2. I've decided it might be better if my heroine, Cassie Ward, is a cousin to Anthony Lyndhurst rather than a younger sister. I found that I was bringing him into her story a bit too much and I don't really want to write a lot about "your" character, Elizabeth, because when you write him it is bound to be different! So I have made him a cousin with an interest in Cassie's welfare as head of the family, but then given her a mother/chaperone called Mrs Cecilia Ward who can't control her headstrong daughter. Hope this is okay.

More later...

Nicola Cornick
15 December 2003

Here are some brief notes on Ashdown House. If there are any other details you would like, just let me know. I'll include a short physical description in story 1 but basically we can use this as the background and make up our own bits to add on!

Happy writing, both!

Ashdown House

Ashdown lies in the Manor of Ashbury, which was formed in Saxon times. The estate passed to Glastonbury Abbey in the 10th century and by 1342 had been partially enclosed to create a deer park to supply venison. There is an Iron Age hill fort on the edge of the park and the remains of the park pale, the embankment that kept the deer in, is still visible like a small ha-ha in the fields around the estate.

The present house at Ashdown was built in the 1660s by William, first Earl of Craven. It is built from dressed chalk and is therefore a very pale, cream colour. The window surrounds and dressed stonework are Bath stone. It is very narrow and tall and seems to float above the surrounding down land, anchored visually by its two lodge houses. It is a rare example of late 17th century architecture in the Dutch style with a hipped roof, dormer windows, massive chimneystacks and a crowning cupola with a golden ball. This style became fashionable in England after the Restoration.

Lord Craven probably used Ashdown as a hunting lodge. The cupola and balustraded roof provide excellent views of the land around and were used for spotting animals and watching the chase. There are no servants quarters in the house – staff lived in the Lodge Houses and in Ashdown village. [However we may wish them to live on the top floor in our story so that they are closer to the action?]

The internal arrangement of the house is very simple. A central passage goes from the front door to the garden door. The oak staircase takes up a quarter of the floor space of the entire building. It is the most impressive feature in the entire house with newel posts whose recessed panels may once have contained carvings of fruit and flowers.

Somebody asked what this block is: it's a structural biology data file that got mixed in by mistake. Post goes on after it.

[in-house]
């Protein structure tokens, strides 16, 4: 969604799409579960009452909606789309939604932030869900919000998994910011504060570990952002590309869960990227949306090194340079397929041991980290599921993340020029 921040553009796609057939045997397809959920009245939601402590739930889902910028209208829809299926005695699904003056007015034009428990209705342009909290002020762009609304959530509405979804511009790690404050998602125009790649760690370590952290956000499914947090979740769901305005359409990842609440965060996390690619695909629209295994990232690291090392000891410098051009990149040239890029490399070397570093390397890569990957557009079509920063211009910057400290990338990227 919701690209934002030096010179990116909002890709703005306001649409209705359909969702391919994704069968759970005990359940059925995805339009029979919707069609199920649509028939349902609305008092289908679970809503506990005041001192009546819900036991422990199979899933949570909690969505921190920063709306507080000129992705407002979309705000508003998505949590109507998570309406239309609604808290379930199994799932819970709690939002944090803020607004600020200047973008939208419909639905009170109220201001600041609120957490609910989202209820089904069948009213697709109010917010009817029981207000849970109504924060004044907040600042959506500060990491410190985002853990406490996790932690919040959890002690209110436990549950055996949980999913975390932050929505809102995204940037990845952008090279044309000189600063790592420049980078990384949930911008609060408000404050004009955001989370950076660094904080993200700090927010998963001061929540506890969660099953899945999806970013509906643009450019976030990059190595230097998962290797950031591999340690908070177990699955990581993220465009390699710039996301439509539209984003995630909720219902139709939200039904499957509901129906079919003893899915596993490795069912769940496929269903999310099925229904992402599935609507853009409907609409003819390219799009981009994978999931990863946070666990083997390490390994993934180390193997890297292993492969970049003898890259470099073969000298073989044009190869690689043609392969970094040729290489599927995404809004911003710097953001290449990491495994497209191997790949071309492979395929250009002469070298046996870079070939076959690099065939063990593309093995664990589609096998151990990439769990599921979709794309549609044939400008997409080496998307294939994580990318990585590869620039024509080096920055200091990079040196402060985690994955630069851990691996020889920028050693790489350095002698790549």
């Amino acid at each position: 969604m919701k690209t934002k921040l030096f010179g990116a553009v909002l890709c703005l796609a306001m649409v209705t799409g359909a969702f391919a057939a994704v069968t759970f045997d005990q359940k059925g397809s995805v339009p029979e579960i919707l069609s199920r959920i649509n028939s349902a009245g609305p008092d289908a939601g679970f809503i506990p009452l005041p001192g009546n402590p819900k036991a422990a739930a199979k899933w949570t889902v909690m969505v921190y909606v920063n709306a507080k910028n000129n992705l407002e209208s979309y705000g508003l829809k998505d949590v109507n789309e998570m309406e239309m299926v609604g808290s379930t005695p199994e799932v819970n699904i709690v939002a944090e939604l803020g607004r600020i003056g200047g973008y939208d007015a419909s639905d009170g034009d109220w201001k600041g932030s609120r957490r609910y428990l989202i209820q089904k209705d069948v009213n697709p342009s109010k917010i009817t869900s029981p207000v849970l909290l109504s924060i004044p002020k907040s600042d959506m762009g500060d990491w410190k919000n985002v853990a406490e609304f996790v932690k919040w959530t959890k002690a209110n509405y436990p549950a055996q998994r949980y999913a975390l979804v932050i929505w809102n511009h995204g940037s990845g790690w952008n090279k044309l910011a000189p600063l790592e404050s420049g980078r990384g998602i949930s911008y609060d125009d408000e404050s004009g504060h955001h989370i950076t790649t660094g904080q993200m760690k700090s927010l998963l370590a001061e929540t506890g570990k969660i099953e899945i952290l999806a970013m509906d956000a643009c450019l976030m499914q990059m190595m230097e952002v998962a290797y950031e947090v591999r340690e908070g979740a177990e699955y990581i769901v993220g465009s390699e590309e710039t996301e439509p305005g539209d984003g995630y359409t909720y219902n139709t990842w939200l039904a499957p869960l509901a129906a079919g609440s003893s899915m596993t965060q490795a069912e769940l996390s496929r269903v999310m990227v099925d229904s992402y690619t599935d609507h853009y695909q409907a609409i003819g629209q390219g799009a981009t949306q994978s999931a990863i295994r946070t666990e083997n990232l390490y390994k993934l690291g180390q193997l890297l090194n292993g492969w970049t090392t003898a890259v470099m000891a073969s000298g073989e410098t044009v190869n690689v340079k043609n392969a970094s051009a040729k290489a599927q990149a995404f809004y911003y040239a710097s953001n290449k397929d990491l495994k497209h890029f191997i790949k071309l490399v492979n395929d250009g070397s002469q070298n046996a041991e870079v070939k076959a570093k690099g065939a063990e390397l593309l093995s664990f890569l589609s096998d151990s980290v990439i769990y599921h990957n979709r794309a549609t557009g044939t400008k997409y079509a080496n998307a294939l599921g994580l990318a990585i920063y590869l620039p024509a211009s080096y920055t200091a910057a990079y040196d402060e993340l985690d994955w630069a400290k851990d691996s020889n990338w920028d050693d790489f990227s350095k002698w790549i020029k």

The rooms are airy, well lit by casement windows and well proportioned. Some are decorated with plasterwork cornices showing simple, bold, acanthus patterns.*

The park was laid out in the formal style of the 17th century with four rides or avenues radiating from the house through dense woodland. The Western avenue comprised lime trees. The North Avenue creates a vista of the house that is a mile long. Shady rides meander through the woods and open onto dappled glades where wild flowers thrive. There are deer, badgers, foxes and many other birds and animals in the woodland.*

The garden is very simple. It comprises a parterre of box hedges and gravel laid out in S-shaped scrolls. The parterre also contains two benches and some stone statuary – 2 obelisks on square plinths 4’ 6’’ tall, stone balls on pillars and 4 stone pineapples also mounted on pillars approximately 5 foot tall. The garden is sheltered from the park by high hedges. [Good for assignations? We can also add in a summer house, water feature, etc wherever we like!]

*Information from Ashdown House National Trust guidebook


Elizabeth Rolls
15 December 2003

My old-fashioned scribbling has paid off and I now have a much clearer idea of what I am doing. (Hears sighs of relief blasting from the northern hemisphere.)
I actually have some sort of synopsis.

Joanna, I did intend to use villain C in my plot -- mainly because I wondered how likely it was to have two villains and I thought if we got rid of C too early, then my plot might be a little short on tension. I mean there's bound to be plenty of emotional tension between Anthony and Georgiana, but if there has been an intrigue thread running through the first two stories and we snip it completely, it might be a little awkward. Similarly starting another intrigue could be awkward.

Could whatever crime B is supposed to have done, be cleared up without exposing C? Make it look as though it was entirely accidental that B looked guilty? Or at least not as if C was involved.

I think having the great aunt arrive in story 2 is a good idea. Otherwise, why haven't things come to a head with Anthony and Georgiana earlier? She can only avoid him for so long by trading on her lower status as a companion and convenient headaches.